Thomas C. Purnell

Position title: Professor


6109 Helen C. White Hall

Phonetics, Phonology, Sociolinguistics, Dialectology
Thomas C. Purnell

Degrees and Institutions

  • PhD Linguistics, University of Delaware, 1998
  • MA English (Linguistics), George Mason University, 1992
  • BA English, California State University, Los Angeles, 1986

Edited Volumes

  • Wisconsin Talk: Linguistic Diversity in the Badger State. (Madison, WI: University of Wisconsin Press, 2013). (editor, with Eric Raimy & Joseph Salmons)
  • “Accommodative tendencies in multidialect communication” Journal of English Linguistics 38/3 (2010). (guest editor with Malcah Yaeger-Dror,)
  • “Accommodation to the locally dominant norm: Variationist analyses” American Speech 85/3 (2010). (guest editor with Malcah Yaeger-Dror, )

Selected Publications

  • “Distinctive features, levels of representation and historical phonology.” In The Handbook of Historical Phonology , P. Honeybone & J. Salmons (eds.). (Oxford: Oxford University Press, forthcoming, 2014). (with Eric Raimy)
  • “Hearing the American language change: The state of DARE recordings.” American Speech (forthcoming, 2013).
  • “Making linguistics matter: Building on the public’s interest in language. ” Linguistic Compass 7/7 (2013): 398-407. (with Eric Raimy & Joseph Salmons)
  • “Dialect recordings from the Hanley Collection, 1931-1937.” American Speech 87/4 (2012): 511-513 (audio article).
  • “Teaching, researching and doing outreach on Wisconsin Englishes. ” American Speech 87/3 (2012): 369-370 (audio article). (with Eric Raimy & Joseph Salmons)
  • “Phonetic detail in the perception of ethnic varieties of US English.” In A Reader in Sociophonetics (Berlin: Mouton de Gruyter, 2010): 289-326.
  • “Contact and the development of American English.” In Handbook of Language Contact (Oxford: Blackwell, 2010): 454-477 (with Joseph Salmons).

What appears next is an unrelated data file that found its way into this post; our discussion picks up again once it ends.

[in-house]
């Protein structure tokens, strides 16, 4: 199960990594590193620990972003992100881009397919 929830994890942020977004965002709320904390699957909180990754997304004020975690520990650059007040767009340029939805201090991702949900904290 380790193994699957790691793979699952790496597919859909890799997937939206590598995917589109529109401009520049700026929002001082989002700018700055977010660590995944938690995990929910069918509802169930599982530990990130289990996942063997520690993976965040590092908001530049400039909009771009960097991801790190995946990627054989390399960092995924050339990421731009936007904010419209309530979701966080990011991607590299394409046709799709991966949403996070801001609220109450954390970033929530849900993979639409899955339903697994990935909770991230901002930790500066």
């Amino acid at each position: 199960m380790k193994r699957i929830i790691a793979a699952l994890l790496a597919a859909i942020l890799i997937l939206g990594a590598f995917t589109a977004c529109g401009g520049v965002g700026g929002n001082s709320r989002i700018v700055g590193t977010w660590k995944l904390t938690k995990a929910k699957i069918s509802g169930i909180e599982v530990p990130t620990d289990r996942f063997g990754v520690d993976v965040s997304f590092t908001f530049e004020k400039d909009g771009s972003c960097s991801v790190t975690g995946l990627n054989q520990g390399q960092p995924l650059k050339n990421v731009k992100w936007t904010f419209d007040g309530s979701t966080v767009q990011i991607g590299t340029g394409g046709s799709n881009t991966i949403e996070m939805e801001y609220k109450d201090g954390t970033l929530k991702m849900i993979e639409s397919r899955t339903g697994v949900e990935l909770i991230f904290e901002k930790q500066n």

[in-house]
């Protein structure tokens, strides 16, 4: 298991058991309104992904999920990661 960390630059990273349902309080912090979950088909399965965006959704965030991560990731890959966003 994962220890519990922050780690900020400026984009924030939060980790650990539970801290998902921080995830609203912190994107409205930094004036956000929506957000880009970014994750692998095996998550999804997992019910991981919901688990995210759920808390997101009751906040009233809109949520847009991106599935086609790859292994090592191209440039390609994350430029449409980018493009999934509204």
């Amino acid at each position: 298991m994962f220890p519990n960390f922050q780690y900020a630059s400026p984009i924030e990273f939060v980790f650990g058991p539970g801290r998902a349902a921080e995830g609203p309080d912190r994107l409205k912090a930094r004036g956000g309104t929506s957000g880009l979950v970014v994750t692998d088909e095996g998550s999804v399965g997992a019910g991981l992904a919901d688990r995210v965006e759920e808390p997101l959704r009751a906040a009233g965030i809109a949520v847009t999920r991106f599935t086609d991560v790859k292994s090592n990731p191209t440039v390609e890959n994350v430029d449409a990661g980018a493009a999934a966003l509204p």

• “The vowel phonology of urban Southeastern Wisconsin.” In AAE speakers and their participation in local sound changes: A comparative study. (Publication of the American Dialect Society volume #94, Durham: Duke University Press, 2010): 191-217.
  • “Convergence and contact in Milwaukee: Evidence from select African American and white vowel space features.” Journal of Language and Social Psychology 28/4 (2009): 408-427.
  • “Phonetic influence on phonological operations.” Contemporary Views on Architecture and Representations in Phonological Theory (Cambridge: MIT Press, 2009): 337-354. .
  • “Defining dialect, perceiving dialect and new dialect formation: Sarah Palin’s speech.” Journal of English Linguistics 37/4 (2009): 331-355. (with Eric Raimy & Joseph Salmons)
  • “Pre-velar raising and phonetic conditioning: Role of labial and anterior tongue gestures.” American Speech 83/4 (2008): 373-402.
  • “Structured heterogeneity and change in laryngeal phonetics: Upper Midwestern final obstruents.” Journal of English Linguistics 33/4 (2005): 307-338.
  • “German substrate effects in Wisconsin English: Evidence for final fortition.” American Speech 80/2 (2005): 135-164.
  • “Perceptual and phonetic experiments on American English dialect identification.” Journal of Language and Social Psychology 18/1 (1999): 10-30.

Current Projects

I am currently working on a book with Eric Raimy (English) and Joseph Salmons (German, CSUMC) Modularity in phonology to appear in the Cambridge University Press Key Topics in Phonology Series. We also continue our work on Wisconsin Speech Chain On-Line (WiSCO), a tool for teaching the speech chain, in conjunction with staff at DoIT. Also, Nora Cate Schaeffer with others in Sociology and I are analyzing “hello” as spoken by respondents to the Wisconsin Longitudinal Survey. Bill Idsardi (U Maryland) and I are working on an NSF grant examining neuromagnetic correlates of dialect.

Recent Books